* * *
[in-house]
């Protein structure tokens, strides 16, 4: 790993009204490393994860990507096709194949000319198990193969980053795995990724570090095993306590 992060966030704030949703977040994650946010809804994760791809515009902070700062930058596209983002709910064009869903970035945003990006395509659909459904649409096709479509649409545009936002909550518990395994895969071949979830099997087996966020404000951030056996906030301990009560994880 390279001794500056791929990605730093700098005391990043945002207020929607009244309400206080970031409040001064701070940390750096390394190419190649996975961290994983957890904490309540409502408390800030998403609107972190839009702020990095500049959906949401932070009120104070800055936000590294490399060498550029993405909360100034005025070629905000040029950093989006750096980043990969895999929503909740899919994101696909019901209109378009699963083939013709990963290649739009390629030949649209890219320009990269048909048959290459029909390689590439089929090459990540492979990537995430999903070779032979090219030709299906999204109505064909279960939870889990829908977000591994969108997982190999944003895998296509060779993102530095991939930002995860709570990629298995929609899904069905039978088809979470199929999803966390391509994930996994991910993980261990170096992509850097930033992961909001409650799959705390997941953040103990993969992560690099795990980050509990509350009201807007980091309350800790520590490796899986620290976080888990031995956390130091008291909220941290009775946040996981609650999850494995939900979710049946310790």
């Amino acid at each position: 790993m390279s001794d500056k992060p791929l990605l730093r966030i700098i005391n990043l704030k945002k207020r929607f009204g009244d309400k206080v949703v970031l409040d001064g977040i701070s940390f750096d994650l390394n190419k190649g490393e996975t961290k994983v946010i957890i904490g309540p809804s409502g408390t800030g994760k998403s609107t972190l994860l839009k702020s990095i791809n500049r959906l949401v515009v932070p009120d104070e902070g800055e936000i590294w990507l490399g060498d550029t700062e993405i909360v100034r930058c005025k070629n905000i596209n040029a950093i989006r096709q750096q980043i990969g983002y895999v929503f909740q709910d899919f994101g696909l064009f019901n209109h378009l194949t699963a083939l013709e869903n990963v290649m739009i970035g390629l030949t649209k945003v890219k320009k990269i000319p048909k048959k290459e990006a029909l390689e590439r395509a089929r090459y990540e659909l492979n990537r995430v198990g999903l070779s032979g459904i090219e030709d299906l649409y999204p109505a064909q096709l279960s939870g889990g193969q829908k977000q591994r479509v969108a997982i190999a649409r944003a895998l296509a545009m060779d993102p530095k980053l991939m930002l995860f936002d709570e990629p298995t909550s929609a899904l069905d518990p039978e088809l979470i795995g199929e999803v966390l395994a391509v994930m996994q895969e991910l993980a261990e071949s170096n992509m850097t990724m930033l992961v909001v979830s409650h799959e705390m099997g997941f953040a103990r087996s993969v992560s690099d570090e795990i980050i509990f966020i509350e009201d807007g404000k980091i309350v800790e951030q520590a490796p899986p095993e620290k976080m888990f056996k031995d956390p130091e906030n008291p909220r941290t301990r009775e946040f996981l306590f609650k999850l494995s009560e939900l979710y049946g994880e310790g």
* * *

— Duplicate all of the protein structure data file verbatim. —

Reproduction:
[in-house]
């Protein structure tokens, strides 16, 4: 790993009204490393994860990507096709194949000319198990193969980053795995990724570090095993306590 992060966030704030949703977040994650946010809804994760791809515009902070700062930058596209983002709910064009869903970035945003990006395509659909459904649409096709479509649409545009936002909550518990395994895969071949979830099997087996966020404000951030056996906030301990009560994880 390279001794500056791929990605730093700098005391990043945002207020929607009244309400206080970031409040001064701070940390750096390394190419190649996975961290994983957890904490309540409502408390800030998403609107972190839009702020990095500049959906949401932070009120104070800055936000590294490399060498550029993405909360100034005025070629905000040029950093989006750096980043990969895999929503909740899919994101696909019901209109378009699963083939013709990963290649739009390629030949649209890219320009990269048909048959290459029909390689590439089929090459990540492979990537995430999903070779032979090219030709299906999204109505064909279960939870889990829908977000591994969108997982190999944003895998296509060779993102530095991939930002995860709570990629298995929609899904069905039978088809979470199929999803966390391509994930996994991910993980261990170096992509850097930033992961909001409650799959705390997941953040103990993969992560690099795990980050509990509350009201807007980091309350800790520590490796899986620290976080888990031995956390130091008291909220941290009775946040996981609650999850494995939900979710049946310790």
């Amino acid at each position: 790993m390279s001794d500056k992060p791929l990605l730093r966030i700098i005391n990043l704030k945002k207020r929607f009204g009244d309400k206080v949703v970031l409040d001064g977040i701070s940390f750096d994650l390394n190419k190649g490393e996975t961290k994983v946010i957890i904490g309540p809804s409502g408390t800030g994760k998403s609107t972190l994860l839009k702020s990095i791809n500049r959906l949401v515009v932070p009120d104070e902070g800055e936000i590294w990507l490399g060498d550029t700062e993405i909360v100034r930058c005025k070629n905000i596209n040029a950093i989006r096709q750096q980043i990969g983002y895999v929503f909740q709910d899919f994101g696909l064009f019901n209109h378009l194949t699963a083939l013709e869903n990963v290649m739009i970035g390629l030949t649209k945003v890219k320009k990269i000319p048909k048959k290459e990006a029909l390689e590439r395509a089929r090459y990540e659909l492979n990537r995430v198990g999903l070779s032979g459904i090219e030709d299906l649409y999204p109505a064909q096709l279960s939870g889990g193969q829908k977000q591994r479509v969108a997982i190999a649409r944003a895998l296509a545009m060779d993102p530095k980053l991939m930002l995860f936002d709570e990629p298995t909550s929609a899904l069905d518990p039978e088809l979470i795995g199929e999803v966390l395994a391509v994930m996994q895969e991910l993980a261990e071949s170096n992509m850097t990724m930033l992961v909001v979830s409650h799959e705390m099997g997941f953040a103990r087996s993969v992560s690099d570090e795990i980050i509990f966020i509350e009201d807007g404000k980091i309350v800790e951030q520590a490796p899986p095993e620290k976080m888990f056996k031995d956390p130091e906030n008291p909220r941290t301990r009775e946040f996981l306590f609650k999850l494995s009560e939900l979710y049946g994880e310790g």